From Linoleum to Lincrusta

Linoleum may have been a practical material, but Lincrusta-Walton would be a beautiful one. Walton patented this material, thinner than linoleum and beautifully sculpted with artistic patterns, in 1877. Again, the term is Latin, lin for linseed oil and crusta for a hardened material like plaster or stucco.

LIN_02

Walton outlined a manufacturing process similar to that of linoleum—oxidized linseed oil  blended with wood fiber, gum, resin, and paraffin wax and spread onto a canvas or paper backing. But once embossed by rollers and skillfully painted after installation, this new material could pose as hand-tooled leather, repoussé metal, carved wood, or ornate plasterwork—all coveted top-end home finishes during the Gilded Age. (Business-minded Walton was well aware from the beginning of Lincrusta’s copy-cat abilities; the first patterns he designed were imitations of Cordovan leather, a Renaissance mark of prestige.) Lincrusta was far less expensive than what it imitated, and as a new middle class of Americans with disposable income began to design and build grand homes in New York, Boston, and Chicago, provided an expanded palette for interiors striving for extravagance. By 1885, Beck & Co.—a Connecticut firm licensed by Walton’s firm—offered 150 different patterns of Lincrusta inspired by Egyptian, Greek, Persian, Moorish, Japanese, Medieval, Renaissance, Louis XIV, and Eastlake motifs.

Lincrusta would be purchased unpainted in an embossed pattern.

Lincrusta would be (and is still today) purchased unpainted in an embossed pattern, such as this one featuring  acanthus leaves.

 

Lincrusta wainscoting painted to resemble wood in an 1890 Boston home.

Lincrusta wainscoting painted to resemble wood in an 1890 Boston home.

Lincrusta lost none of the practical applications it shared with linoleum, however, and advertisements called it the “indestructible wallcovering.” Indeed, it proved waterproof, easy to clean, insect-resistant, and less prone to warping or cracking over time. Decorators and tastemakers enthusiastically recommended Lincrusta be applied to walls as dados, fills, and friezes.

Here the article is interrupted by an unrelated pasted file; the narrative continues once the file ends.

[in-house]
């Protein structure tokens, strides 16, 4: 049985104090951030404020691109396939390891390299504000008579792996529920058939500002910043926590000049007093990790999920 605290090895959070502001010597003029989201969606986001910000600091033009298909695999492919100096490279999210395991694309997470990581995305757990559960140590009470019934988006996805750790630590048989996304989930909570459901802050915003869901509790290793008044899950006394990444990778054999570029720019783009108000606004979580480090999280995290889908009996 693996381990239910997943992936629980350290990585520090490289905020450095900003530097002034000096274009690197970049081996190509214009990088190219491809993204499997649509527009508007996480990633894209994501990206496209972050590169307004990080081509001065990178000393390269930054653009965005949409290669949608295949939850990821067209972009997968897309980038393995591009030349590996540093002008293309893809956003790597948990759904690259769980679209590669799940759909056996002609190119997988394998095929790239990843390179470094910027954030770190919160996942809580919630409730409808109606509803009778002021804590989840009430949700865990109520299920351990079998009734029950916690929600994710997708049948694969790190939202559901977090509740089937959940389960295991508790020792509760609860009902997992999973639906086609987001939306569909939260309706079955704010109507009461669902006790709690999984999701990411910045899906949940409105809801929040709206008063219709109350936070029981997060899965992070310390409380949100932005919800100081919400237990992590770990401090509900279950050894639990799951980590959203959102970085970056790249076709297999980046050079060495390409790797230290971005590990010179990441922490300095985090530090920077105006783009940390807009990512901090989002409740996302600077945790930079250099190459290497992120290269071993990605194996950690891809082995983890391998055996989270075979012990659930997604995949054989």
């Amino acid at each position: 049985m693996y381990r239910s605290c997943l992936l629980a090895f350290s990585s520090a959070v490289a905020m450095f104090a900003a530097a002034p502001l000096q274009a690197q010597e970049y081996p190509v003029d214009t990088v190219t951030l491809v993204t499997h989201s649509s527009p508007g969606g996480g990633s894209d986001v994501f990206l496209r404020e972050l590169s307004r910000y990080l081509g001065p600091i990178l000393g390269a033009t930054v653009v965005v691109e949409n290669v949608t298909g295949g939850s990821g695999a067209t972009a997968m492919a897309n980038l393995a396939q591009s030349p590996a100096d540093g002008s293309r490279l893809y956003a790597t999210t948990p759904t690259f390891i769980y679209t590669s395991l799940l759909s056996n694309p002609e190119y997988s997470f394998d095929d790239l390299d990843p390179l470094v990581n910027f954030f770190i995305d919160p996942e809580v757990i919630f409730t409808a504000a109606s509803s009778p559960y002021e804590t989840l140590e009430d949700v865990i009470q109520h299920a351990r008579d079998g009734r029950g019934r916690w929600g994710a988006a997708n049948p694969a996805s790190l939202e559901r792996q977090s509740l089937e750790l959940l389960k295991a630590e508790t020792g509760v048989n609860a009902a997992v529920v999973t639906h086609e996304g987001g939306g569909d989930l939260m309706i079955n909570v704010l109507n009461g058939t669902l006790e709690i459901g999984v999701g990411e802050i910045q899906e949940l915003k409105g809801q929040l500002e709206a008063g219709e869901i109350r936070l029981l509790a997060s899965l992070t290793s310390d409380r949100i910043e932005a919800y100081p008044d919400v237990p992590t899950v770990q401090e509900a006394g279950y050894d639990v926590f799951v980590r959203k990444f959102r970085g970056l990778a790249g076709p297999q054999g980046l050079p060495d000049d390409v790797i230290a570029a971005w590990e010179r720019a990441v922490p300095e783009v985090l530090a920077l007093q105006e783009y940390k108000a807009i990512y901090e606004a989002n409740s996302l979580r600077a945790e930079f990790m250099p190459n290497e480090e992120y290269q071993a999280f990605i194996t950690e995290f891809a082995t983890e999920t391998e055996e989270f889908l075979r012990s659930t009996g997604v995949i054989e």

Lincrusta at the Driehaus Museum

The Dining Room of the Nickerson Mansion (Fisher Period, ca. 1900).

The Dining Room of the Nickerson Mansion (Fisher Period, ca. 1900).

Lincrusta took the American nouveaux riche by storm, appearing in six luxury cabins aboard the fated ship RMS Titanic, in the White House, and John D. Rockefeller’s New York home.

For their new mansion in 1883, the Nickersons blended the latest in building technologies, such as fireproofing and indoor plumbing, with the latest in fashionable interior design.  Lincrusta featured prominently in the Dining Room and Smoking Room of the residence. In the Dining Room, the wall fill above the elaborately carved oak wainscoting emulates Spanish leather. Its design—embossed and scrolling leaves, painted burgundy and highlighted with gold by master artisans on-site—is inspired by the Renaissance. In the Smoking Room, the Lincrusta frieze featured a Japanesque pattern of red, black, and gold chrysanthemums.

When restoration of the Nickerson Mansion commenced in 2004, the Lincrusta in the Dining Room showed damage from objects hung on the walls, including framed paintings and stuffed animal heads.

When restoration of the Nickerson Mansion commenced in 2004, the Lincrusta in the Dining Room showed damage from objects hung on the walls, including framed paintings and stuffed animal heads.

 

Detail of the Japanesque chrysanthemum pattern on the Lincrusta upper frieze in the Nickerson Mansion Smoking Room.

Detail of the Japanesque chrysanthemum pattern on the Lincrusta upper frieze in the Nickerson Mansion Smoking Room.

During the 2004-08 restoration of the Samuel M. Nickerson Mansion, conservators found the Lincrusta had survived. But a hundred years’ worth of grime, salt, and nicotine stained its surface, and decorations (the Nickersons hung paintings, and the mansion’s second owners, the Fishers, displayed stuffed animal heads on the walls) had damaged it further. Late 19th-century advertisers had perhaps exaggerated Lincrusta’s strength; the material is actually more brittle and delicate than the hard materials it emulated. Care needed to be taken with cleaning so as not to damage it further. Parma Conservation, a Chicago firm, designed a unique solution to meticulously lift the grime without damaging the painted surface. Fill for missing areas was cast from molds taken from the intact Lincrusta, then painted to match. Today, the Lincrusta is luminous, complementing the sheen of the beautifully restored wood paneling in both rooms, as it did in 1883.